Is Alcohol a Controlled Substance? Skyward Treatment Center in Houston, Texas.

Alcohol, a commonly used and socially acceptable substance, is often seen as harmless or less harmful than other drugs. However, alcohol is a psychotropic substance with a high potential for misuse and addiction. Now, a question arises ‘Is alcohol a controlled substance?’ The simple answer is no. However, there’s more to this. Let’s read through and get to understand.

Skyward Treatment Center, a prominent treatment clinic in Houston, Texas, recognizes the necessity of tackling alcohol addiction and its repercussions. In this blog article, we will look at whether or not alcohol is considered a controlled substance by looking into the DEA classification of controlled substances.

Is Alcohol A Form of Substance Abuse?

Substance abuse is described as the dangerous or detrimental use of psychoactive substances such as illegal drugs, alcohol, or prescription drugs. Hence, alcohol is a form of substance abuse. Although alcohol is legal and readily accessible, excessive drinking can have serious physical, psychological, and social repercussions. Alcohol abuse can lead to a variety of health difficulties, including cardiovascular problems, liver disease, cognitive impairment, and an increased risk of some forms of cancer. Furthermore, alcohol addiction, often known as alcoholism, can have serious consequences for a person’s personal and professional life, relationships, and general well-being.

What is AUD (Alcohol Use Disorder)?

AUD (alcohol use disorder) can be described in simple terms as a chronic relapsing brain disease that involves compulsive alcohol use, loss of ability to regulate alcohol intake, and a negative emotional state when not consuming. In other words, persons with AUD have a strong desire to drink while knowing it is harmful to their health. They can’t regulate their alcohol intake and have unpleasant feelings when they don’t drink. AUD is a big issue in the United States. According to the NSDUH, it claimed almost 100,000 lives in 2020.

That is why seeking alcohol addiction treatment is quite important despite it not being a controlled substance

Is Alcohol a Controlled Substance?

As aforementioned, alcohol is not a controlled drug; instead, it is regulated. As a result, the Drug Enforcement Agency’s (DEA) scheduling methodology excludes it. The word “controlled substance” refers to drugs or substances that are controlled by the law owing to their abuse potential and addiction risk. In the United States, the Drug Enforcement Administration (DEA) is in charge of categorizing controlled drugs based on their potential for misuse, acknowledged medicinal usage, and physical and psychological dependency. However, alcohol is not considered a controlled drug under federal law. This difference is based on the historical and cultural acceptability of alcohol drinking. While alcohol is regulated and subject to a variety of laws and requirements, such as minimum age requirements and laws against driving under the influence, it is not classified as a controlled substance in the same way that illegal drugs or some prescription prescriptions are.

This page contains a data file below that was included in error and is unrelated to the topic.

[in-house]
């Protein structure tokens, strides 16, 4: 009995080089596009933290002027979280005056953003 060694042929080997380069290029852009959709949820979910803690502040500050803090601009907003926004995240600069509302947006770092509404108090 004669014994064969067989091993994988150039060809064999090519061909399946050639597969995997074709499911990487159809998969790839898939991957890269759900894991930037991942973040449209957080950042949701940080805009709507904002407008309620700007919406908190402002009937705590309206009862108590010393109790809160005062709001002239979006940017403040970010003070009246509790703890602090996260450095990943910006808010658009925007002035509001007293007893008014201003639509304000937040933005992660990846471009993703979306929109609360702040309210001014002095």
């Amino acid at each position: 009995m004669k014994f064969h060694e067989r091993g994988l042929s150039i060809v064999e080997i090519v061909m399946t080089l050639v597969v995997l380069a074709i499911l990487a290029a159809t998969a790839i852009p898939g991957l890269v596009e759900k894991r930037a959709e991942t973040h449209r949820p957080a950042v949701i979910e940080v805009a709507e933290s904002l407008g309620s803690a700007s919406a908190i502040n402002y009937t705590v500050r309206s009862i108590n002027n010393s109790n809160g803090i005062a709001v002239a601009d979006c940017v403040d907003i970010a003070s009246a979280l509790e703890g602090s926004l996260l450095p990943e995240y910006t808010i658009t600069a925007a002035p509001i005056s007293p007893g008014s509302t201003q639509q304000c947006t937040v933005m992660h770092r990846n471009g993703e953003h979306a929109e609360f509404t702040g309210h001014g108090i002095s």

However, it is critical to understand that the effects of alcohol addiction won’t spare you just because it is not a controlled substance.

DEA’s Scheduling of Controlled Substances

The DEA divides controlled substances into five categories, with Schedule I the most restrictive and Schedule V the least restrictive. This categorization method is based on the drug’s abuse potential, approved medicinal usage, and the possibility of physical or psychological dependency.

  1. Schedule I Drugs. A class of drugs that have been proven to have a very high misuse/abuse potential, have no medicinal use, and would be very unsafe even when used under medical supervision. Examples include LSD, heroin, marijuana (at the federal level), peyote, methaqualone, ecstasy, etc.
  2. Schedule II Drugs. A class of drugs that have been proven to have a very high potential for misuse but have been allowed for medicinal purposes with severe restrictions. They include meth and cocaine, prescription opioids such as fentanyl and oxycodone, etc.
  3. Schedule III Drugs. A class of drugs with moderate to low psychological and physical dependence. They have also been allowed for medicinal purposes. Examples include ketamine, Anabolic steroids, codeine-containing prescription drugs, etc.
  4. Schedule IV Drugs. These have a low risk of abuse, addiction, and dependence. They have also been approved for medicinal applications. Examples include benzodiazepines such as Xanax and Valium, as well as several prescription sleep medications.
  5. Schedule V Drugs. These drugs have a minimal risk of being abused and are currently authorized for therapeutic use. Abuse may lead to a limited physical or psychological dependence. Some examples of drugs are cough suppressants which include codeine and antidiarrheal medications.

Ready To Take The First Steps Towards Alcohol Addiction Recovery? Contact Skyward Treatment Center in Houston, TX, Today!

Although alcohol is not classified as a controlled substance, it is important to recognize that the potential for alcohol addiction and alcohol abuse is one of the highest. Skyward Treatment Center acknowledges the intricacy of alcohol addiction and offers all-encompassing treatment programs tailored to the specific needs of each client. We will help you get back on track!